James Meredith: Breaking the Barrier | Celebrating the 60th Anniversary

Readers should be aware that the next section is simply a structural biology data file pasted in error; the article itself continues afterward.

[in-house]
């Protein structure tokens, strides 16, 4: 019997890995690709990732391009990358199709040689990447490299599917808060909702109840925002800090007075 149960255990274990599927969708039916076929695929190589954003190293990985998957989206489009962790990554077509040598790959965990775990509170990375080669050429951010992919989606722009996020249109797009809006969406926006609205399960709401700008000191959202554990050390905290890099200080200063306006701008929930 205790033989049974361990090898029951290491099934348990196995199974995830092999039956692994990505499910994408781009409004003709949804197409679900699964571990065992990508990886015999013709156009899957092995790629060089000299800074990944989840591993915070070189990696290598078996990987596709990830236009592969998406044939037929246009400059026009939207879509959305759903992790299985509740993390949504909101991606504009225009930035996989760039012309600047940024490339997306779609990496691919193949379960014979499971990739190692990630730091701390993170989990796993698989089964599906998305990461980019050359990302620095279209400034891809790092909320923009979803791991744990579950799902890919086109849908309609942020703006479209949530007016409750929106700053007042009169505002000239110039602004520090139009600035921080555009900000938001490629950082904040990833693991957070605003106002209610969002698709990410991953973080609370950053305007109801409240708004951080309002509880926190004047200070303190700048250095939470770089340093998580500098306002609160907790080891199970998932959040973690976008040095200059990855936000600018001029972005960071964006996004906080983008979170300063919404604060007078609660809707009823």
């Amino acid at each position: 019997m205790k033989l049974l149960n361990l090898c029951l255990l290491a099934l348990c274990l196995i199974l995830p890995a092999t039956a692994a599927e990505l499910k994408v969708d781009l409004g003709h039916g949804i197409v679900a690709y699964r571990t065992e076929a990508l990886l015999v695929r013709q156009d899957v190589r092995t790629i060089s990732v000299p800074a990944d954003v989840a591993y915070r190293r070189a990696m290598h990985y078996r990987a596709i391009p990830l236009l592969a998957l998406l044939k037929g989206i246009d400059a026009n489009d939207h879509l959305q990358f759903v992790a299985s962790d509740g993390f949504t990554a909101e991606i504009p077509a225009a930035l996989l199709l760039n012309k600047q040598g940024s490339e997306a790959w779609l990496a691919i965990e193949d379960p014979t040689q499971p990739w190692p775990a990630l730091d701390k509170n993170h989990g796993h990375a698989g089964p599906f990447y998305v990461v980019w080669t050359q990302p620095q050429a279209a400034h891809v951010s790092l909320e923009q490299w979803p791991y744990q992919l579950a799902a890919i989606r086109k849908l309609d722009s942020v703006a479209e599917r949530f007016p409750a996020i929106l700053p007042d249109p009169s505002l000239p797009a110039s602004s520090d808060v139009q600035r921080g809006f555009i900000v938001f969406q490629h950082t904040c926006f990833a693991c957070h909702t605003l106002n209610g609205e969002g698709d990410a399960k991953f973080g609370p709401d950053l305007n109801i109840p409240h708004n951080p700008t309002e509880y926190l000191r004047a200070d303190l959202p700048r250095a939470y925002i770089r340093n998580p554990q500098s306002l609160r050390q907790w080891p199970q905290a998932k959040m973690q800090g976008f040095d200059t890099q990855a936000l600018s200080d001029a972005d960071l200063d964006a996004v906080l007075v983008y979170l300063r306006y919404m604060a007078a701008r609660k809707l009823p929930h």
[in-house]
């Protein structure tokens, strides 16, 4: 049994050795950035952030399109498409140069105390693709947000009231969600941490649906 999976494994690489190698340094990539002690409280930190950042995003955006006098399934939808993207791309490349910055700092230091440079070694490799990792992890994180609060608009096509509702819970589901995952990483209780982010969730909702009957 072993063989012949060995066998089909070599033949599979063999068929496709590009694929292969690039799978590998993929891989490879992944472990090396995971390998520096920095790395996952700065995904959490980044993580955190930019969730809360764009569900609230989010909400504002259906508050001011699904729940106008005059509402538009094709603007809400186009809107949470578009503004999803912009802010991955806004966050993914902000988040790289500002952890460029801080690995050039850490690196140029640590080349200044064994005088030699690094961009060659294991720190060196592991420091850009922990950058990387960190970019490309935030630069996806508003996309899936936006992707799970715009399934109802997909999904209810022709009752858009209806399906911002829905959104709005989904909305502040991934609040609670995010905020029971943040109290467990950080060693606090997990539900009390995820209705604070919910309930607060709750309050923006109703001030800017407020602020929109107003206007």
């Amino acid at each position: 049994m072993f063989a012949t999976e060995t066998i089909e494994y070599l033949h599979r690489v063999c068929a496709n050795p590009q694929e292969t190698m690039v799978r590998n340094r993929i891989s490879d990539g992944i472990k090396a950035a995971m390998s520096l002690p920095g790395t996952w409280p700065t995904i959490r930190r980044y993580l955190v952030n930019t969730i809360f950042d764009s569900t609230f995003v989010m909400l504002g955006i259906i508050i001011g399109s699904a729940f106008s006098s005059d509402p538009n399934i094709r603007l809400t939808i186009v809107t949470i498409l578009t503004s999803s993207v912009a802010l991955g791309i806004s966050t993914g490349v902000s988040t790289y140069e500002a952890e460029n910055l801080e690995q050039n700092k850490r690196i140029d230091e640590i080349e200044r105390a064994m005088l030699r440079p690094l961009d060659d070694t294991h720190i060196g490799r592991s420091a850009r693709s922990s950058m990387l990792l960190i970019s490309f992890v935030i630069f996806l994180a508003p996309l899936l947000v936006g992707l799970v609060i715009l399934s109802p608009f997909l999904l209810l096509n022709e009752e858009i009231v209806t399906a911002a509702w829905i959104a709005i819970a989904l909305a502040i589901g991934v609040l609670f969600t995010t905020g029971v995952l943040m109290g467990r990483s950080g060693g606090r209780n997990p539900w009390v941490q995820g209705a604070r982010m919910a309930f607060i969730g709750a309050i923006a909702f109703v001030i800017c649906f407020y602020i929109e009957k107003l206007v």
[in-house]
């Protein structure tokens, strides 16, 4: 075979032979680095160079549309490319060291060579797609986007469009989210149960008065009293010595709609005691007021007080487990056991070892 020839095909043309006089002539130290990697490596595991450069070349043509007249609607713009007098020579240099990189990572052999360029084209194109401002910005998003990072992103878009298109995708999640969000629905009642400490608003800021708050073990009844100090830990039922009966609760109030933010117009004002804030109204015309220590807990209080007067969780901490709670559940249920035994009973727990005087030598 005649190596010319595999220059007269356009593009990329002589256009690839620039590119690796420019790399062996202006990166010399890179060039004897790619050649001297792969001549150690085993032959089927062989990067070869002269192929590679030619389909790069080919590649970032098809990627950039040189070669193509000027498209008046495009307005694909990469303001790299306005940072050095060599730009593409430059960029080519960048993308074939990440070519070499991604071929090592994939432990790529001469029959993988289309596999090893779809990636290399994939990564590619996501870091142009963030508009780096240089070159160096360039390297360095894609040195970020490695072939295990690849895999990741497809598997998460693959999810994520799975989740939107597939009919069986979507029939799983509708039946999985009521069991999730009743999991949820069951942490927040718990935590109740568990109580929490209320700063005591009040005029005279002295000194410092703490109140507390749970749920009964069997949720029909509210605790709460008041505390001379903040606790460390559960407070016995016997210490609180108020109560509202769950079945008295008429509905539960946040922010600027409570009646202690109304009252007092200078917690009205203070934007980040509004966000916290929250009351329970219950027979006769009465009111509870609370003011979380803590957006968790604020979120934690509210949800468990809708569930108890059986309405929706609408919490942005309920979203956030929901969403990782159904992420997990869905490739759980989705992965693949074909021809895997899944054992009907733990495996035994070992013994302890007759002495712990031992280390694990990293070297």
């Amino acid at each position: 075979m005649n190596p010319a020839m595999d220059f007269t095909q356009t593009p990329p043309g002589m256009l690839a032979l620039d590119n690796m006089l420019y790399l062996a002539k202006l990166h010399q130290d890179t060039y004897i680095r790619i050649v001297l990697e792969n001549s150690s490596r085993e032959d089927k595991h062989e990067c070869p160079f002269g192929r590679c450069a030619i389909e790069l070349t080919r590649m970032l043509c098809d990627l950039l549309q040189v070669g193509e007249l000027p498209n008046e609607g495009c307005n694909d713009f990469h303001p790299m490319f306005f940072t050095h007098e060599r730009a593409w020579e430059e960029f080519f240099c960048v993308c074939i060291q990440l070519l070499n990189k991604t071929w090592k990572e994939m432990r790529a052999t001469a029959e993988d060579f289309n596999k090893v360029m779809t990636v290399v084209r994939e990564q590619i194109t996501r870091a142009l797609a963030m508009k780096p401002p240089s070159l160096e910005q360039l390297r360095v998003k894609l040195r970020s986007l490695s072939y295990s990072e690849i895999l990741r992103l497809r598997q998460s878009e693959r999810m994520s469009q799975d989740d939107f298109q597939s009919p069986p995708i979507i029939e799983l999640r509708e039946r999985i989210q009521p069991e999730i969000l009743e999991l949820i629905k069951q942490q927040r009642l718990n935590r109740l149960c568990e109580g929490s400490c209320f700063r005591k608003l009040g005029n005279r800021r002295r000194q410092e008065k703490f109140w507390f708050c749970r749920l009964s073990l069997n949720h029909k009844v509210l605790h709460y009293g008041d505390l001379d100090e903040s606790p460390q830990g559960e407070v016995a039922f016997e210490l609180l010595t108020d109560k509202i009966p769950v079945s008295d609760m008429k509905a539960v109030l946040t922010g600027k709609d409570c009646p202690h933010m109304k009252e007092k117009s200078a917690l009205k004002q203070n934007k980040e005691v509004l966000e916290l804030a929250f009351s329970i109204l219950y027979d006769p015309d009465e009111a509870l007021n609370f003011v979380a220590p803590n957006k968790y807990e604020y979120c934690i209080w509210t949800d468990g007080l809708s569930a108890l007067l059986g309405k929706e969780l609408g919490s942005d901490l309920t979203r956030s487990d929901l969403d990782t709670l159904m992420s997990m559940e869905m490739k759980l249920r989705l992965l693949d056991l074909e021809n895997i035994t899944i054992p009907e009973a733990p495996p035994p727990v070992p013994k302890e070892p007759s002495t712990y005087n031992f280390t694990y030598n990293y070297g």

James Howard Meredith, American civil rights activist, writer, political adviser, and Air Force veteran, inspired by President John F. Kennedy's inaugural address, was the first African-American student admitted to the former racially segregated University of Mississippi. Today, we’re celebrating the diamond anniversary of his enrollment at Ole Miss with a few of the contributors from his newest book, “James Meredith: Breaking the Barrier” - Celebrating the 60th Anniversary of Meredith’s 1962 enrollment at the U of M. The book, edited by Ole Miss journalism professor, Dr. Kathleen W. Wickham, features contributors: Dorothy Gilliam, the first African American reporter hired by the Washington Post and Sidna Brower Mitchell, former student-editor of The (Daily) Mississippian whose editorial calling for calm, received a Pulitzer Prize nomination. Marshall sits down with each of them, to discuss the book and their own contributions connected to this historic paradigm shift in Mississippi and U.S. history. Marshall Ramsey, a nationally recognized editorial cartoonist, shares his cartoons and travels the state as Mississippi Today’s Editor-At-Large. He’s also host of a "Now You're Talking" on MPB Think Radio and "Conversations" on MPB TV, and is the author of several books. Marshall is a graduate of the University of Tennessee and a 2019 recipient of the University of Tennessee Alumni Professional Achievement Award.